Sunderland's alcohol-related hospital admissions are near to 'ticking time bomb about to explode'
The rise in the number of alcohol-related hospital admissions across Sunderland has been compared as close to a “ticking time bomb about to explode”.
The 13% increase over the last six years equates to nearly 1,000 additional cases during the 2018-19 year.
The UK Addiction Treatment (UKAT) figures, which are compiled from National Health Service (NHS) statistics, indicate that 8,850 people from the city received treatment during 2018-19 where the primary reason or a secondary diagnosis was linked to alcohol.
This is a rise of nearly 13% on the 7,860 patients who were admitted on similar grounds during 2012-13.
Conditions for hospital admission due to alcohol – described locally as placing “a significant burden on our local services” – include cardiovascular disease, breast cancer, alcohol poisoning and alcoholic liver disease.
Nuno Albuquerque, group treatment lead at UKAT, urged the Government to adopt an alcohol-specific strategy, adding: “The problem with alcohol across the North East is a ticking time bomb about to explode.
“NHS hospitals here are crippling under pressures directly attributable to the misuse of alcohol, a drug that is so socially accepted yet so incredibly dangerous.
“People here are seemingly struggling with their alcohol consumption, consuming so much alcohol that it is leading to hospitalisation and the diagnosis of further debilitating conditions, yet the Government continues to have their heads buried in the sand.
"These figures also only paint the worst part of the picture. What about the countless others living here struggling with alcohol misuse who aren’t hospitalised?”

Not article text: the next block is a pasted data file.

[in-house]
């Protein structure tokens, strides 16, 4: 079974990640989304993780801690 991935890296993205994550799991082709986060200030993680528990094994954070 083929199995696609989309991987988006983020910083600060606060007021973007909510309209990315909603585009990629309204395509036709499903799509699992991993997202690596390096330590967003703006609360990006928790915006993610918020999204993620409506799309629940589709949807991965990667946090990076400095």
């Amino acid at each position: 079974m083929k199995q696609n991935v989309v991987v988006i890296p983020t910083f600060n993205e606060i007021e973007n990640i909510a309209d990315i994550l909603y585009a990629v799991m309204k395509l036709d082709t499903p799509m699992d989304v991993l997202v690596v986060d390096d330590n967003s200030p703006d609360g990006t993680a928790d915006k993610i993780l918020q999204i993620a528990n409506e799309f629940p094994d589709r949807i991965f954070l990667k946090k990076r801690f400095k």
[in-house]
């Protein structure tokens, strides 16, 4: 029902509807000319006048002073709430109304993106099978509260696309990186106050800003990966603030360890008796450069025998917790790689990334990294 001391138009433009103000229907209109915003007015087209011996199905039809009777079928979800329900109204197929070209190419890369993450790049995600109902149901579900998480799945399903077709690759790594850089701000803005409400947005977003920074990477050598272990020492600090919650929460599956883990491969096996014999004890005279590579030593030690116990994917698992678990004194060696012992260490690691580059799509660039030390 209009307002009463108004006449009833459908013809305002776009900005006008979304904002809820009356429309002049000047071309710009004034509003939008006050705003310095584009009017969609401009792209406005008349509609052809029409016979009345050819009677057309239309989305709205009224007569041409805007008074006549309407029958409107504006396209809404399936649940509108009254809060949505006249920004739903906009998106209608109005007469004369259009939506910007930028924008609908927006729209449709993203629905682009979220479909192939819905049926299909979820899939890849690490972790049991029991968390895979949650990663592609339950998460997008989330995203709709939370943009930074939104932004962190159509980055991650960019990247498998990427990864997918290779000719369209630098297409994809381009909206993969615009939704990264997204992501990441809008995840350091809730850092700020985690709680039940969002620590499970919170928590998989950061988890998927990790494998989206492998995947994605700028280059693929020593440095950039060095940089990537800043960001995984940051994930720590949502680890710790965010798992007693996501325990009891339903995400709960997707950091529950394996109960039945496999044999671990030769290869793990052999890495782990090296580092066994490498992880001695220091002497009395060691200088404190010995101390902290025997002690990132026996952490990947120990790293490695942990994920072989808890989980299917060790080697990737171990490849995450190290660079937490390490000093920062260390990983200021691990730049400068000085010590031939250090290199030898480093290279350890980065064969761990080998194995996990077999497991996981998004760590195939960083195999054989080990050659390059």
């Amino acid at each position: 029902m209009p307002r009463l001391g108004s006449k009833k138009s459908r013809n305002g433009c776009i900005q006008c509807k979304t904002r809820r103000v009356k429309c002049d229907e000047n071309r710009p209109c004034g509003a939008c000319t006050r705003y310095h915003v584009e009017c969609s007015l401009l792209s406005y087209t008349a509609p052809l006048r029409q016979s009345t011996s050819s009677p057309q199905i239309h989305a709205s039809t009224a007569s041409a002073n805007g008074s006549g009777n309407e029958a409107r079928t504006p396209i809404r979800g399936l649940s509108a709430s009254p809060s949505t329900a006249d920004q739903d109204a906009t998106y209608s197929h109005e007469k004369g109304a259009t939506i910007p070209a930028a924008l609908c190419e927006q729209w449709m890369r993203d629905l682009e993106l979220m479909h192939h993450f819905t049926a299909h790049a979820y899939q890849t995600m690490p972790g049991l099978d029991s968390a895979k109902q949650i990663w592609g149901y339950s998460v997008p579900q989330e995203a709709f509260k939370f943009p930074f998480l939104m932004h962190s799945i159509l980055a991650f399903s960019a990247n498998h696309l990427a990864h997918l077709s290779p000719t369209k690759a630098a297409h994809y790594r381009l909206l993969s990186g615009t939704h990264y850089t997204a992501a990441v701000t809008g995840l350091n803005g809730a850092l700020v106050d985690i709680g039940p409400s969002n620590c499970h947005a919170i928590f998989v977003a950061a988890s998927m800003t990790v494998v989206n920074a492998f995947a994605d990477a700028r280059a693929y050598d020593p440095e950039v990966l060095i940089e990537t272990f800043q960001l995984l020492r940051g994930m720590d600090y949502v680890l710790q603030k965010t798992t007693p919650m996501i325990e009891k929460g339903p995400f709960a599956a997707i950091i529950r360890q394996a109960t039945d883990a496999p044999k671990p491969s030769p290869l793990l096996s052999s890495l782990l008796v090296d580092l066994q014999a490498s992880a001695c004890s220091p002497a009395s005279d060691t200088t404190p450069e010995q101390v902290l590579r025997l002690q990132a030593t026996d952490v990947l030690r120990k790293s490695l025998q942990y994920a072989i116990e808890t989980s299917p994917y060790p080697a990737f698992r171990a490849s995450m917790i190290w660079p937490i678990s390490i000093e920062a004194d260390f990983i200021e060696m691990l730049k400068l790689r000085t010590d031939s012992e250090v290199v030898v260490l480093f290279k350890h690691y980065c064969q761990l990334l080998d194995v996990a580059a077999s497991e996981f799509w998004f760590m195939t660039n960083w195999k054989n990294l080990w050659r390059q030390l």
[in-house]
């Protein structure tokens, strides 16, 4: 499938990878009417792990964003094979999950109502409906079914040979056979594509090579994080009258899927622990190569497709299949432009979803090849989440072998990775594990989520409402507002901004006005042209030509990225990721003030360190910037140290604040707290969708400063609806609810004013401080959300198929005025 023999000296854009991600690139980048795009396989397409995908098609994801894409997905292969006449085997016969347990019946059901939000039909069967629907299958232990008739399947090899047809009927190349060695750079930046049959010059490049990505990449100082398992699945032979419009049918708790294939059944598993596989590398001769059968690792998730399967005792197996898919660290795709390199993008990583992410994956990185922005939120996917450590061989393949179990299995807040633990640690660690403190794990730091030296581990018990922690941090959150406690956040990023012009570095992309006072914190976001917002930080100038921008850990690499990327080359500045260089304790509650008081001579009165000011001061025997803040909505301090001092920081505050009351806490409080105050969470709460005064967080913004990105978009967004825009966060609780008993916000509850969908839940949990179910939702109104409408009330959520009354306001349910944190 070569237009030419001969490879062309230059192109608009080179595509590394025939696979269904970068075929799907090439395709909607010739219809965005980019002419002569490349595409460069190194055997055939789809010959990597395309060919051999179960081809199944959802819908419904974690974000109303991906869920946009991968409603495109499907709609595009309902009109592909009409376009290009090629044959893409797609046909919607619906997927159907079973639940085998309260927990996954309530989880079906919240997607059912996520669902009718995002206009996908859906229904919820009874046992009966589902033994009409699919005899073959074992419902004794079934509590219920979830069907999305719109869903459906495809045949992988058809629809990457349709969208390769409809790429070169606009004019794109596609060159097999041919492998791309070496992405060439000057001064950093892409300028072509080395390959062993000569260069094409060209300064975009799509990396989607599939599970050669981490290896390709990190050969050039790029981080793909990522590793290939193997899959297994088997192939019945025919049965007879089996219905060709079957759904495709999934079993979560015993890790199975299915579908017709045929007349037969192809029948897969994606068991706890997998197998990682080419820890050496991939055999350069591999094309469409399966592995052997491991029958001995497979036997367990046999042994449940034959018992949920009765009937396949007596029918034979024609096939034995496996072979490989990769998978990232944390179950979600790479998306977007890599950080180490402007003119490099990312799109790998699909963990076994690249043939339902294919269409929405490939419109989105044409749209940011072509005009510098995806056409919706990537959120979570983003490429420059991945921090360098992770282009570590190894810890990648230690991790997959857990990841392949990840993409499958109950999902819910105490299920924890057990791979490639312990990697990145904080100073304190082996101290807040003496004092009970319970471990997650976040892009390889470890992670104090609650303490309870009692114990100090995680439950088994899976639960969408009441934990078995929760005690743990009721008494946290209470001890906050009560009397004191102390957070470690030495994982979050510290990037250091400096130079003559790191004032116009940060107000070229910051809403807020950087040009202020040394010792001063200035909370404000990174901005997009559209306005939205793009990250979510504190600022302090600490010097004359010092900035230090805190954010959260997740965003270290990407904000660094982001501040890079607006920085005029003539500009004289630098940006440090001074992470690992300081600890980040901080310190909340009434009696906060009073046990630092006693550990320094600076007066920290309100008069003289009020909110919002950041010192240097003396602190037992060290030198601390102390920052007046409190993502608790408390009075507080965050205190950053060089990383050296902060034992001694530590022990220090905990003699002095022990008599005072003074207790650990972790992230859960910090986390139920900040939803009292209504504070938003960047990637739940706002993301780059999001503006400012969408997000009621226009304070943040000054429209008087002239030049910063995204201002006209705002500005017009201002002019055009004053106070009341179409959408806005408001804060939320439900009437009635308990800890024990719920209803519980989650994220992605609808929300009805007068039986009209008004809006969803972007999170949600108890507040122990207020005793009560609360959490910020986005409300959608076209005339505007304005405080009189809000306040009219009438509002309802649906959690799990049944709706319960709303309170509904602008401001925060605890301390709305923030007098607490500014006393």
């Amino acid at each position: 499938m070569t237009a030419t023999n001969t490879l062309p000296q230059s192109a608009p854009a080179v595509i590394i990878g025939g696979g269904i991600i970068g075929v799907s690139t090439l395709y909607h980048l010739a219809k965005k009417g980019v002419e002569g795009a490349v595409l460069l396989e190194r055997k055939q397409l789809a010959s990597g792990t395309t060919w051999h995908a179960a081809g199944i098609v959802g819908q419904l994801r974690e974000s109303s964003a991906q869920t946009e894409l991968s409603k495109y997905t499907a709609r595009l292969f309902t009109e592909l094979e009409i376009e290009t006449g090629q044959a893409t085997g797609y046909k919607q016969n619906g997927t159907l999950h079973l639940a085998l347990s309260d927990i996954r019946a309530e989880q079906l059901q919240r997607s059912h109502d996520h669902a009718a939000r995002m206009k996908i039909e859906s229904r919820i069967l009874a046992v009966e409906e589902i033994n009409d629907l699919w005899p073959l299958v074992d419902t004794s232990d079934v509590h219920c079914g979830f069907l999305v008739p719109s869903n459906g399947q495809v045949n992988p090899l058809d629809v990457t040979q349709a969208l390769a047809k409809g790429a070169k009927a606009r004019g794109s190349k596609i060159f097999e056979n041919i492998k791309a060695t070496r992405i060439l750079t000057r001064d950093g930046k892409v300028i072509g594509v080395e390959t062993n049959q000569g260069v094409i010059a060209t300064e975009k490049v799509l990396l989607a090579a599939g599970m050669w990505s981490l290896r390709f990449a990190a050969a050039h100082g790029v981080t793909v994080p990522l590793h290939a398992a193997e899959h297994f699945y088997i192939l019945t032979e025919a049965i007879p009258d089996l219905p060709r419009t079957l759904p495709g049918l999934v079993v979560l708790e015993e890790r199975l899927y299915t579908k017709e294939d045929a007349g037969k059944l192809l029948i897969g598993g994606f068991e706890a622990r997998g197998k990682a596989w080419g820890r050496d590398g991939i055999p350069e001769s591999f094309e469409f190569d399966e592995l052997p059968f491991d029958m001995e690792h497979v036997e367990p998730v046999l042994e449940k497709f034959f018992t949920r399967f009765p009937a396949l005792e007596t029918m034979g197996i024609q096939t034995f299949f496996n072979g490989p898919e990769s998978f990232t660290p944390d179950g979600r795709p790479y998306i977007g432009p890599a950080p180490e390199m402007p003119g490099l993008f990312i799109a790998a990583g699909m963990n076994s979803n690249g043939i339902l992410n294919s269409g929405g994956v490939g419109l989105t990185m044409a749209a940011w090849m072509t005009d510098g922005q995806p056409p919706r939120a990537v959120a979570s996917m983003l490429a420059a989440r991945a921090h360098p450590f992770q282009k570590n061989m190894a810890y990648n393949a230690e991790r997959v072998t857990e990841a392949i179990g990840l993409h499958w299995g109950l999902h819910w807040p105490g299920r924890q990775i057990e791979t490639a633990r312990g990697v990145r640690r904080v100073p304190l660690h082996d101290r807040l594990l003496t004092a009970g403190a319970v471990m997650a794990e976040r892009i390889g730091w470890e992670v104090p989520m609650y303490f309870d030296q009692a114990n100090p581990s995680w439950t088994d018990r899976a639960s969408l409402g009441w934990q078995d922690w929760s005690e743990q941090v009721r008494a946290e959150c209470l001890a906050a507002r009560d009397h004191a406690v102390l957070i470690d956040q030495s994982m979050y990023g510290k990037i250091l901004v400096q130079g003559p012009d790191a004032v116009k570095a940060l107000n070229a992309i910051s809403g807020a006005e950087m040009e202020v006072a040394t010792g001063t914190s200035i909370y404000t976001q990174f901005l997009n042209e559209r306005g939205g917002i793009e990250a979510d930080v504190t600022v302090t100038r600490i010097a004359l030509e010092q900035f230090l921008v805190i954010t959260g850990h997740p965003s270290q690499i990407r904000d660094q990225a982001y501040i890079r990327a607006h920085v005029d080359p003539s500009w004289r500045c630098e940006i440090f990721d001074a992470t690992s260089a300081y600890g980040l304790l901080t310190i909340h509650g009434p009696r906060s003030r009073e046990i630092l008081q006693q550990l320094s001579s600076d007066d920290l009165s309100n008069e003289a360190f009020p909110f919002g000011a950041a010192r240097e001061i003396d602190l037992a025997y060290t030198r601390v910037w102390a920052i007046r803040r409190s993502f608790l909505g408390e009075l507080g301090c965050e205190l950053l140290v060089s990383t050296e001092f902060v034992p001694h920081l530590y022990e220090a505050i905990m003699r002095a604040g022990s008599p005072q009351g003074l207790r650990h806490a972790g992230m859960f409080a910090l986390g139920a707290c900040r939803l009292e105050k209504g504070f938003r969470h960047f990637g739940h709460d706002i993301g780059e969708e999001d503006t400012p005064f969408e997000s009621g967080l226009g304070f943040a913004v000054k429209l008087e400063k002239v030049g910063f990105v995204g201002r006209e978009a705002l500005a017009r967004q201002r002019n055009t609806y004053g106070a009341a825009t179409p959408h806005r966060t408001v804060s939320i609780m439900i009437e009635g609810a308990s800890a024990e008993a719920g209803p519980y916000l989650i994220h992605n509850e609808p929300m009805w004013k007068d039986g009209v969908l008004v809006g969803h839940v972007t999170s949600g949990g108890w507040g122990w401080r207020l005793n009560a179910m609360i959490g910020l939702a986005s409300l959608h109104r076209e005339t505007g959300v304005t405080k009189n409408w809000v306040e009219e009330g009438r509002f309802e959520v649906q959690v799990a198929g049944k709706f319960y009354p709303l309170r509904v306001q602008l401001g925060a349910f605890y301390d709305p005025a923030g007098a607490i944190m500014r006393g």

Sunderland’s 13% rise was slightly below the overall 15% increase regionally.
The area with the largest rise in the North East was Stockton with a 44% increase from 4,500 admissions in 2012-13 to 6,490 in 2018-19.
Men accounted for 49,790 (64%) of the regional figures with 27,670 (36%) women also admitted in the 12 months to the end of March.
Public health minister Jo Churchill said: “We are determined to do more to support people who are most vulnerable or at risk from alcohol misuse which has a terrible impact on their lives and their families.
“As part of our NHS Long Term Plan, alcohol care teams will be introduced in hospitals with the highest number of alcohol-related admissions and we expect this to prevent 50,000 admissions from alcohol related harm over five years.”
Ryan Swiers, consultant in public health at South Tyneside and Sunderland NHS Foundation Trust, which covers Sunderland Royal Hospital, said: “Alcohol remains one of the key causes of premature death in South Tyneside and Sunderland.
“It costs the whole NHS an estimated £3.5 billion every year and places a significant burden on our local services.
“After smoking, alcohol is the biggest risk factor for developing cancer, the most frequent cause of liver disease and a major factor in mental ill health and antisocial behaviour.
“Whilst this data relates to hospital admissions, alcohol is very much everyone’s business and we are working with our partners to develop a system-wide approach to alcohol reduction and thinking about how we can develop our substance misuse and alcohol care teams.”